Met parents for a very late lunch (half two?!) in the Conservatory, which has been refurbished. New furniture, somewhat dodgy new carpet but, more joyously, they have replaced the blown double glazing panels, so you can now see out the windows. Food (bang your hand on the new sneeze guards which are too low), drink (prices have escalated rather and now mirror the De Vere in exorbitant-ness), cabin, NAP. Absolutely worn to shreds. Slept an hour and a half.
Tried to go for a walk, but discovered one third of the ship, including four lifts (FOUR?!), cordoned off for HRH. V. annoying and v. tiresome.
Went to muster. This is where they explain what will happen in an emergency – what they do and what we are supposed to do. You are supposed to take your lifejacket from your cabin when you go. They are now taking it all VERY seriously (Costa Concordia) and get quite arsey with those who do not conform. The girl next to me refused to practice putting on her lifejacket and accused the staff member of talking to her like a child. She has a point, frankly. Particularly on this cruise, everyone has cruised before and we are all perfectly capable of watching a demonstration of putting the thing over our heads and closing the Velcro and wrapping the belt around ourselves, without needing to get up and have a go. The whole thing is both ludicrous and patronising, but they use the excuse that they need to check your lifejacket isn’t faulty. So when we are asked to put them on our beds for a fortnightly inspection, you don’t check them then, you just look at them and walk away, do you? I didn’t have mine with me, cos I was far too shattered to walk to the other end of the ship to get it, so I got a jolly good telling off too. But for these people, they get bossed about and abused all day every day by rude passengers. This is their moment of power. Go for it, get it out your system. No skin off my nose. I know you’re being an idiot and you know I know you’re being an idiot. And you know as well as I do that if there was a genuine emergency, I would handle the situation better than you, because I’ve done it for real, whereas you haven’t. So chill, really. Get over yourselves.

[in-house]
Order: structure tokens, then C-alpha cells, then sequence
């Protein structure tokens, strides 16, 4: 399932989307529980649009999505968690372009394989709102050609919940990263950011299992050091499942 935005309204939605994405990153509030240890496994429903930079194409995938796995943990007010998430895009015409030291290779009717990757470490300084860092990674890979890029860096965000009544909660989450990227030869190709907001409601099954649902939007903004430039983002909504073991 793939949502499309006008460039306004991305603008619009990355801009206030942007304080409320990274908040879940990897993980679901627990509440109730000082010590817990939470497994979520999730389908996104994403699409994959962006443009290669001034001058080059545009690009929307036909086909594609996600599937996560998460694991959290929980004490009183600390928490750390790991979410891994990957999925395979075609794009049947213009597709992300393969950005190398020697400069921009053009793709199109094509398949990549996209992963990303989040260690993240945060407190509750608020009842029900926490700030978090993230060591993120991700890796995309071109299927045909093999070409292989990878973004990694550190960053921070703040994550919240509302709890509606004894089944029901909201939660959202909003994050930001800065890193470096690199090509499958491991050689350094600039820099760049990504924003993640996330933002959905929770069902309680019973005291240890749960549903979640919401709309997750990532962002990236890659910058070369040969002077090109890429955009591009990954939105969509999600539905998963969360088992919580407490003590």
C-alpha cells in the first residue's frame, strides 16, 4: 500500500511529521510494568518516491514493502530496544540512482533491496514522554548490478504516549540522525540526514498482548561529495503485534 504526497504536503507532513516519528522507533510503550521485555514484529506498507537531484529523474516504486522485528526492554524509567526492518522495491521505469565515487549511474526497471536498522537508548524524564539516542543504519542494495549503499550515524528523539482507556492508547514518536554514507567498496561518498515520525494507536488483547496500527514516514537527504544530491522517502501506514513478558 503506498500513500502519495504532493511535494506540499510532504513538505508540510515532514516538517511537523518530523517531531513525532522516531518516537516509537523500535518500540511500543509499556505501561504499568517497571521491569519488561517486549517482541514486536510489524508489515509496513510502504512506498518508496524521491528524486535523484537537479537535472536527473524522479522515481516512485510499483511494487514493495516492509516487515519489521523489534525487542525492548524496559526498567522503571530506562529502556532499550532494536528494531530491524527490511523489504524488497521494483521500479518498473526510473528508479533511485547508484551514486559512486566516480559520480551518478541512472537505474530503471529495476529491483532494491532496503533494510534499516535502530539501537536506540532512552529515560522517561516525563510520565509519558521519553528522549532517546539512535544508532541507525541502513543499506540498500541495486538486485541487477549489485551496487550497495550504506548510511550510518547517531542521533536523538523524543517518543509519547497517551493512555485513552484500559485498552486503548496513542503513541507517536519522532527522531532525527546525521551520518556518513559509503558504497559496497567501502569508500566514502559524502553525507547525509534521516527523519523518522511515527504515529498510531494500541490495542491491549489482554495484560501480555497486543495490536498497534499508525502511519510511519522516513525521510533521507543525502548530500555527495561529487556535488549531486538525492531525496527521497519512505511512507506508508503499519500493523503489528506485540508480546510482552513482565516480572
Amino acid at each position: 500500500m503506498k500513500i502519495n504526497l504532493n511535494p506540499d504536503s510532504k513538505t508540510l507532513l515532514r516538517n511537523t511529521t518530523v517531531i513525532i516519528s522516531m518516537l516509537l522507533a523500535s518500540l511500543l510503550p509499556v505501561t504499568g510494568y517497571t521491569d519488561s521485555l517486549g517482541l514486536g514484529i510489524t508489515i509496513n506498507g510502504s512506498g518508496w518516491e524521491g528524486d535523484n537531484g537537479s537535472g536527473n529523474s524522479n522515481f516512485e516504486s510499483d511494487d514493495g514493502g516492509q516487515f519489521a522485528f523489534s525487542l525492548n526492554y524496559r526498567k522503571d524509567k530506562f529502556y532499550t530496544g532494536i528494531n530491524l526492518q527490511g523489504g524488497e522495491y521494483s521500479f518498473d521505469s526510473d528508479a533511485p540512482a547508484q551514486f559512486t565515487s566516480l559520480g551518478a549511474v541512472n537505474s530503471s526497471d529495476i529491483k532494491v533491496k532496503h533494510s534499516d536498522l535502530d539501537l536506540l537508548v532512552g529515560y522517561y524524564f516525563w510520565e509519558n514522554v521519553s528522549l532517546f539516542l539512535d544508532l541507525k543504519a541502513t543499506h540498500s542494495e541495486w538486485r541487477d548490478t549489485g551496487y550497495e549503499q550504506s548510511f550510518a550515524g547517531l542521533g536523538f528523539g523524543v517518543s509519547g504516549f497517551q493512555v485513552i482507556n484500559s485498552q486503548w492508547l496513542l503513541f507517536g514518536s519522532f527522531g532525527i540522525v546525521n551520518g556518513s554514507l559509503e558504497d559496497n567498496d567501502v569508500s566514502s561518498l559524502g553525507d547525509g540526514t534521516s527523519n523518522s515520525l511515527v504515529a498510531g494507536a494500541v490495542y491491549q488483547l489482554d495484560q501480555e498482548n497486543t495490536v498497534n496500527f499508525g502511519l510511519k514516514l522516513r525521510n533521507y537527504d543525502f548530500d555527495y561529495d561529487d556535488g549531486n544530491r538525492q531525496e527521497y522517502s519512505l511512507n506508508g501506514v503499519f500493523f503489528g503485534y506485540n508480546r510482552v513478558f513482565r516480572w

Anyway, out on deck for a glass of free shampoo and a streamer. Sailaway in the drizzle. Marvellous. Each of the seven ships hooted its whistle and pulled out in turn, with a confetti blower on the quayside and a small brass band running from one ship to the next to play us out. Threw streamer when ordered to do so. P&O colours – red, blue, yellow and white. Very pretty. Passed through a flotilla of about a hundred or so little boats that had come out in Southampton Water to see us. Escorted by police boats with blue flashing lights and several hundred people along the banks as well, flashes blinking in the mizzle. They must have been FREEZING. The mist made taking photos very tricky. I hope the “professionals” had more luck. I won’t upload here until I’ve seen their offerings tomorrow. Better pics will take priority over personal pride! The Red Arrows didn’t show up because the weather was too rubbish, but the fireworks barge had a separate little display for each ship as it passed. Once out in the Solent, past Portsmouth, we all (that’s all seven ships) sang Rule Britannia at the tops of our lungs and then we went our separate ways.
Eventually gave up and went inside for dinner. Was delighted to find Anne and Enid are here. They were with us last year on Arcadia (in fact, they’ve been on most of the cruises we have been on!) but they booked too late (although only days after we did) and were told they were 63rd on the waiting list to get on this cruise. But a few weeks ago, they got the phone call and here they are! Had a very pleasant meal, despite the somewhat recalcitrant waiter and the desperate lack of water glass refills. We chatted for four hours, including some significant chunks of reminiscing about Los Angeles immigration. Then mum went to bed and we (me, Dad, Enid and Anne) went to Tiffanys bar for a couple more drinks to the tune of some of the loudest and most strident piano playing ever heard, before we, too, called it a night.
And then I lost an hour. So it is now twenty to one and I really did ought to go to bed! Gnight. That, ladies and gentlemen, was the Grand Event. 175 years you waited for that. I do hope it was worth it.